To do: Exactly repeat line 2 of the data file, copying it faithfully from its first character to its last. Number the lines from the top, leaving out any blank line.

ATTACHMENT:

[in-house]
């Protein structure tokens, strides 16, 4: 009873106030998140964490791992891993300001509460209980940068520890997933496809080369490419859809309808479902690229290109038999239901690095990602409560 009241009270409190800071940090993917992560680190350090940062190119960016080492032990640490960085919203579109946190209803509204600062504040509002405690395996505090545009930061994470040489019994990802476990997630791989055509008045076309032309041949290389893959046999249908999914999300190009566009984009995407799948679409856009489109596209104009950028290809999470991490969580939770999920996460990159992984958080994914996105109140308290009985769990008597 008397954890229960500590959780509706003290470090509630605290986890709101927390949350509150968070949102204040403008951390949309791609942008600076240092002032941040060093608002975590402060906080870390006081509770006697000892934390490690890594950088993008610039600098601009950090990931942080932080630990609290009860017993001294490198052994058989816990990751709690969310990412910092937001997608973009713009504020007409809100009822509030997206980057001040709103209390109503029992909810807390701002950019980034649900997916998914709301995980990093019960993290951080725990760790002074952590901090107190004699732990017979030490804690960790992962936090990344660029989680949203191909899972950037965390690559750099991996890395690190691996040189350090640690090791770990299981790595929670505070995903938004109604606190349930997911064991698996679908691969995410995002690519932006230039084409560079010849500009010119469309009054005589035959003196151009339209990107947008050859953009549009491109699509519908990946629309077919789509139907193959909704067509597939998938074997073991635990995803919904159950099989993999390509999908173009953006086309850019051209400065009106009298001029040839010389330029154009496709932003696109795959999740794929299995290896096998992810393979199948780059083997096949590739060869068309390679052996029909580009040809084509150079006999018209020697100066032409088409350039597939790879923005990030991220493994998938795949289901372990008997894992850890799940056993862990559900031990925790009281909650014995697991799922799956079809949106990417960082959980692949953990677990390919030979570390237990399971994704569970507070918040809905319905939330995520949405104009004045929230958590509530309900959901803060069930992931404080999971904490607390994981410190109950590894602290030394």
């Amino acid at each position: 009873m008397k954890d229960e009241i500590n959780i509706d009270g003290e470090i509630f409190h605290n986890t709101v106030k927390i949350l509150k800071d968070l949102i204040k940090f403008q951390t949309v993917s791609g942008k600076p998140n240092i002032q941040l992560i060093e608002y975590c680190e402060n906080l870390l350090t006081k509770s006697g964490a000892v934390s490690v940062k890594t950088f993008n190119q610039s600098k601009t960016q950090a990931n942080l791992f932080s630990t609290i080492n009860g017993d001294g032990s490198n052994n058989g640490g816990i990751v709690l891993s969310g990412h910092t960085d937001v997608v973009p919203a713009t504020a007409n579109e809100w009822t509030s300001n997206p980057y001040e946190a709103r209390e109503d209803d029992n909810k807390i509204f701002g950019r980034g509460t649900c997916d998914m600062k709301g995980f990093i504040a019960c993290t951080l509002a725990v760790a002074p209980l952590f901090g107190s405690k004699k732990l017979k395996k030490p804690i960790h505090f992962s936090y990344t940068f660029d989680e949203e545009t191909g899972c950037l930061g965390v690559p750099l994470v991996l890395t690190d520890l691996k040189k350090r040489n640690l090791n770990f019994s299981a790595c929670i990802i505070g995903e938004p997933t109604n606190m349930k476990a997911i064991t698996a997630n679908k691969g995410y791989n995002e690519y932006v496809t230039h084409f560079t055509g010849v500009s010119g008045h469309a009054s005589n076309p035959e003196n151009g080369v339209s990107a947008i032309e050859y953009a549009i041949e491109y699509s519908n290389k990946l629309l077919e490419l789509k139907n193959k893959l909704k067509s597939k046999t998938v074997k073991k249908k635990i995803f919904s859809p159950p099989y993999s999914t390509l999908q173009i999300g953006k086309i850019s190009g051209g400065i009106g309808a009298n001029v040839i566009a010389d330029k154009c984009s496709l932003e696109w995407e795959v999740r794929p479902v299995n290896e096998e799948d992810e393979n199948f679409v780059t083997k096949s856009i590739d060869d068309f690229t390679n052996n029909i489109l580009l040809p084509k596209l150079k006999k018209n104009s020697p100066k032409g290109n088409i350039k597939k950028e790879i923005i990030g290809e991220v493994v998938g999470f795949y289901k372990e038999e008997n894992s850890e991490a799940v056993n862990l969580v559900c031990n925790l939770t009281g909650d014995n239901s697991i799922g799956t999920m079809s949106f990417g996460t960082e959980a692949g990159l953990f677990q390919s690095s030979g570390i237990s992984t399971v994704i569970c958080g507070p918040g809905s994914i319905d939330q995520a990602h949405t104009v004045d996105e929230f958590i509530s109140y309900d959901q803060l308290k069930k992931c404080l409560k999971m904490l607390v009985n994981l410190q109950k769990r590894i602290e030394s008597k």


């Protein structure tokens, strides 16, 4: 009873106030998140964490791992891993300001509460209980940068520890997933496809080369490419859809309808479902690229290109038999239901690095990602409560 009241009270409190800071940090993917992560680190350090940062190119960016080492032990640490960085919203579109946190209803509204600062504040509002405690395996505090545009930061994470040489019994990802476990997630791989055509008045076309032309041949290389893959046999249908999914999300190009566009984009995407799948679409856009489109596209104009950028290809999470991490969580939770999920996460990159992984958080994914996105109140308290009985769990008597 008397954890229960500590959780509706003290470090509630605290986890709101927390949350509150968070949102204040403008951390949309791609942008600076240092002032941040060093608002975590402060906080870390006081509770006697000892934390490690890594950088993008610039600098601009950090990931942080932080630990609290009860017993001294490198052994058989816990990751709690969310990412910092937001997608973009713009504020007409809100009822509030997206980057001040709103209390109503029992909810807390701002950019980034649900997916998914709301995980990093019960993290951080725990760790002074952590901090107190004699732990017979030490804690960790992962936090990344660029989680949203191909899972950037965390690559750099991996890395690190691996040189350090640690090791770990299981790595929670505070995903938004109604606190349930997911064991698996679908691969995410995002690519932006230039084409560079010849500009010119469309009054005589035959003196151009339209990107947008050859953009549009491109699509519908990946629309077919789509139907193959909704067509597939998938074997073991635990995803919904159950099989993999390509999908173009953006086309850019051209400065009106009298001029040839010389330029154009496709932003696109795959999740794929299995290896096998992810393979199948780059083997096949590739060869068309390679052996029909580009040809084509150079006999018209020697100066032409088409350039597939790879923005990030991220493994998938795949289901372990008997894992850890799940056993862990559900031990925790009281909650014995697991799922799956079809949106990417960082959980692949953990677990390919030979570390237990399971994704569970507070918040809905319905939330995520949405104009004045929230958590509530309900959901803060069930992931404080999971904490607390994981410190109950590894602290030394």